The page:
In the first chapter (“Iapetos and Japheth: Hesiod’s Theogony, Iliad 15.187-93, and Genesis 9-10”), beginning from the theory that the earliest portions of the Old Testament consisted of 1 Samuel through 2 Kings, with Genesis-Numbers added as a preface and composed after Hesiod’s Theogony, Louden offers a remarkable reading of the story of Noah’s curse of Ham and his descendants, the Canaanites in particular. Ham, who prior to this episode was the middle son, suddenly and inexplicably became the youngest of Noah’s three sons near the conclusion of the narrative. After his father fell asleep naked in his tent, thanks to his invention and partaking of wine, Ham revealed Noah’s nakedness to his brothers, Shem and Japheth, the deed which prompted the curse. As Louden notes, being seen naked does not per se seem like an action that would justify such anger and so he follows commentators, as early as the Midrash, who see behind Ham’s action either castration or sexual penetration, which leads Louden to Cronus. Moreover, Noah’s invention of wine is a phenomenon more often ascribed to a god, which can cause disastrous results (as described, for instance, by Callimachus in the Icus episode told in the Aetia [178-185b Harder]). Louden adds to his discussion parallels between Yahweh and Noah: both of them engage in agriculture [planting of a garden and a vineyard], both curse and expel descendants [Cain and Ham], and products of both planted areas lead to nakedness seen. Louden concludes that Noah, who lived a supernatural life span, was in earlier versions an immortal whose status was reduced to a superannuated human “according to the demands of monotheism” and thus “euhemerized” (p. 43). This is brilliant and persuasive.
Louden further hypothesizes that Noah’s 500 years of life prior to the birth of his sons and 100 years of serving as their father before the flood parallel Ouranus’ repression of his children by preventing their birth, and that this caused the resentment that led to Ham’s provocative action. Furthermore, since this action might have involved castration in origin and since from Ham’s line comes Heth, the eponym for the Hittites, it is proposed that a connection might be made between Ham and Kum -bari, who plays the same role in Hittite myth. Louden even sees in the wordplay on Japheth’s name—”May God extend Japheth’s boundaries” ( yapt being the Hebrew word for “extend”)—a nod to Hesiod’s etymological play on the name of the Titans (Τιτῆνας επίκλησιν καλέεσκε … φάσκε δὲ τιταινοντας, Th. 207-09), which comes right after Cronus’ castration of Ouranus, just as the Japheth aetiology comes after Ham’s “castration” of Noah. One last point: Louden finds the tripartite division of the biblical postdiluvian world into three familial branches paralleled in the division of the universe into three components managed by Zeus, Poseidon and Hades, as recorded at Iliad 15.187-93. Louden concludes that the Noah story reveals “a combination of two common types of myth set in primeval times: one in which intergenerational conflict among gods resulted in a son taking power by castrating his father, the former king of the gods; and another in which three brother gods draw lots to determine their own portions of rule and to establish hierarchical relations between themselves” (p. 53).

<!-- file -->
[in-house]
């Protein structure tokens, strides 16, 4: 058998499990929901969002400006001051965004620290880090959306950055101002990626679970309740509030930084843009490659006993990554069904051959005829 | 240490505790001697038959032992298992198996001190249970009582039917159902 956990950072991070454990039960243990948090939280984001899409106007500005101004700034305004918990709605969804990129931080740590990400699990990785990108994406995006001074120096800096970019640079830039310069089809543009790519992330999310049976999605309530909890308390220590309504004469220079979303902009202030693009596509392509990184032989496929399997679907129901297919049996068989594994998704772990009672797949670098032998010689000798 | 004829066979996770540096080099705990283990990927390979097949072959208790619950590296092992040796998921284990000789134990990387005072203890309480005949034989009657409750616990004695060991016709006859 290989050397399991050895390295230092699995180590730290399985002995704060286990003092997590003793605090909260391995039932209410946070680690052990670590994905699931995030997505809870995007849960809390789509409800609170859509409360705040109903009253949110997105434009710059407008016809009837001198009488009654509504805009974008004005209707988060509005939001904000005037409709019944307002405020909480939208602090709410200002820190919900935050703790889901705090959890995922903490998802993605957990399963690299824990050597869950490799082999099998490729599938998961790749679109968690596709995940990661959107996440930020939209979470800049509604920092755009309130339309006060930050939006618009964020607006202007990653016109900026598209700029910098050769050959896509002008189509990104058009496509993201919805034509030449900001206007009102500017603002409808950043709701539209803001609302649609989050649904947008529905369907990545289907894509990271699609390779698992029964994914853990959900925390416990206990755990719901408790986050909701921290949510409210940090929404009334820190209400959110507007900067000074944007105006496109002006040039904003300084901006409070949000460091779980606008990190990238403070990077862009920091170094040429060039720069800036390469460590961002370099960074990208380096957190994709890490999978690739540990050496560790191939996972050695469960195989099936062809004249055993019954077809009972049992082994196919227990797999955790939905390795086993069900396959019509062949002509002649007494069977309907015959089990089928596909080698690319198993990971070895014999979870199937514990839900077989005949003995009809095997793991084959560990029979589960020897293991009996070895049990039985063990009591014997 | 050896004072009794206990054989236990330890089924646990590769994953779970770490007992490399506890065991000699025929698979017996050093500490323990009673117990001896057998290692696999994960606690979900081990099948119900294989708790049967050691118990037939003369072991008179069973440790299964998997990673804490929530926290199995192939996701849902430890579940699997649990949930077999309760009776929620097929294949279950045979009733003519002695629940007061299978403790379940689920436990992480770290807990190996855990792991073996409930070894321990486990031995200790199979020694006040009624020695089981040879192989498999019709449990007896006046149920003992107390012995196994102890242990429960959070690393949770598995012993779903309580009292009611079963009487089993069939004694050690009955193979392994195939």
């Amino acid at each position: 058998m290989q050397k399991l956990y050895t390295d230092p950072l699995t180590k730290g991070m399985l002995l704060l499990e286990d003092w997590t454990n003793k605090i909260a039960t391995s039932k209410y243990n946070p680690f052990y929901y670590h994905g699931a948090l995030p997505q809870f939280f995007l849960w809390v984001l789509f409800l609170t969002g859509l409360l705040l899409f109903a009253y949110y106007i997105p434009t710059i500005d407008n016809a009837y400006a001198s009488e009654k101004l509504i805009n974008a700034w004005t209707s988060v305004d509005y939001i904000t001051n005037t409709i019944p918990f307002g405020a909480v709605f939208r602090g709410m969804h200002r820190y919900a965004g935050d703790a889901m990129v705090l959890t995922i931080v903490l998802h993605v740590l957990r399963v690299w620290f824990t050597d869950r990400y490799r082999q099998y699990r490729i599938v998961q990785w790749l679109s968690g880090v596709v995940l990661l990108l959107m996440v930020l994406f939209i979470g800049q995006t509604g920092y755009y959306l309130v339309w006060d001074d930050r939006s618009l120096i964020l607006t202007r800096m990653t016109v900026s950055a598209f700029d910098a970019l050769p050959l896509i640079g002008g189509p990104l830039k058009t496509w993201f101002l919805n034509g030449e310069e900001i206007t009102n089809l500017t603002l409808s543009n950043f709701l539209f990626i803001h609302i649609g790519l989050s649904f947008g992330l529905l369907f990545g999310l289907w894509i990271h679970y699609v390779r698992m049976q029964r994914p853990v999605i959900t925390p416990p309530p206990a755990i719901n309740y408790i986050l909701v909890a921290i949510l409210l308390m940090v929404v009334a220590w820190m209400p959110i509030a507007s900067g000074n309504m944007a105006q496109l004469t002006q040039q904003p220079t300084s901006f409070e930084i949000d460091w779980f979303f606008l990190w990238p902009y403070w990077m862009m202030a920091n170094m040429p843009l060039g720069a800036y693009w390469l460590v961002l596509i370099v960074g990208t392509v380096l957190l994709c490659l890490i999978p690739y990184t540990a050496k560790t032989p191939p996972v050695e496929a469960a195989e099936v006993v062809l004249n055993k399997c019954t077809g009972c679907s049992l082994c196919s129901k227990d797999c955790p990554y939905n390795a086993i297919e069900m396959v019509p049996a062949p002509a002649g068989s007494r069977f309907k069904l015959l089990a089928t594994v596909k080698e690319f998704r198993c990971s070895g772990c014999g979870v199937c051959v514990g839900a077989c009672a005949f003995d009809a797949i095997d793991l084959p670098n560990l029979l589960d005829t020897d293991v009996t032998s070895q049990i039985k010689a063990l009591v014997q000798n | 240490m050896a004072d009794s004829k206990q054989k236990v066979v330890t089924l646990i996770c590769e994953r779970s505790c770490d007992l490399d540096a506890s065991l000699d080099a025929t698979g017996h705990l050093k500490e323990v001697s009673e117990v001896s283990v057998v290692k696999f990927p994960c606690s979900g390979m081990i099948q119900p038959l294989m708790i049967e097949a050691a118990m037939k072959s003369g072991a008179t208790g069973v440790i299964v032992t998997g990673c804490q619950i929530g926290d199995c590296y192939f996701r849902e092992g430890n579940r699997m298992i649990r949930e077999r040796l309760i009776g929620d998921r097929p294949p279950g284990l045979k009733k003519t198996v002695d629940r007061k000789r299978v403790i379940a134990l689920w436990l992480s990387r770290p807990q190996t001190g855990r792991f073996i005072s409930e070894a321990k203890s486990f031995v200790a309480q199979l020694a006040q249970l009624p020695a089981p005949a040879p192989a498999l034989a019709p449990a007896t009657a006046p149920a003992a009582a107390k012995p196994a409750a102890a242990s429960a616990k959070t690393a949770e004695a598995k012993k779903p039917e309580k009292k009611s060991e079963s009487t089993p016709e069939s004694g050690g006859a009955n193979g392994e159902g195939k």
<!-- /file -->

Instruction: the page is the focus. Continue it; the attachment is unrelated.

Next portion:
The argument is stunning. I find it perfectly plausible that Noah was a demoted god, much like Helen, and the various points of contact between the Greek and Hebrew stories are remarkable. On the other hand, it is difficult, if not impossible, to imagine that a Hebrew-speaking, largely pastoral, community would be hearing or reading Hesiod in the 5 th century BCE. While details of the argument lead me to see in the Noah story a mythic backdrop of accounts dealing with cosmic regime change and Oedipal assault, and while I find particularly impressive the argument that story tellers in a monotheistic culture would need to euhemerize borrowed narratives from polytheistic cultures, in this case it seems more likely to me that the sources would be Near Eastern rather than Greek, especially as we can find the sources of the Greek myths in the Near East, in particular the Hittite story to which Louden calls our attention.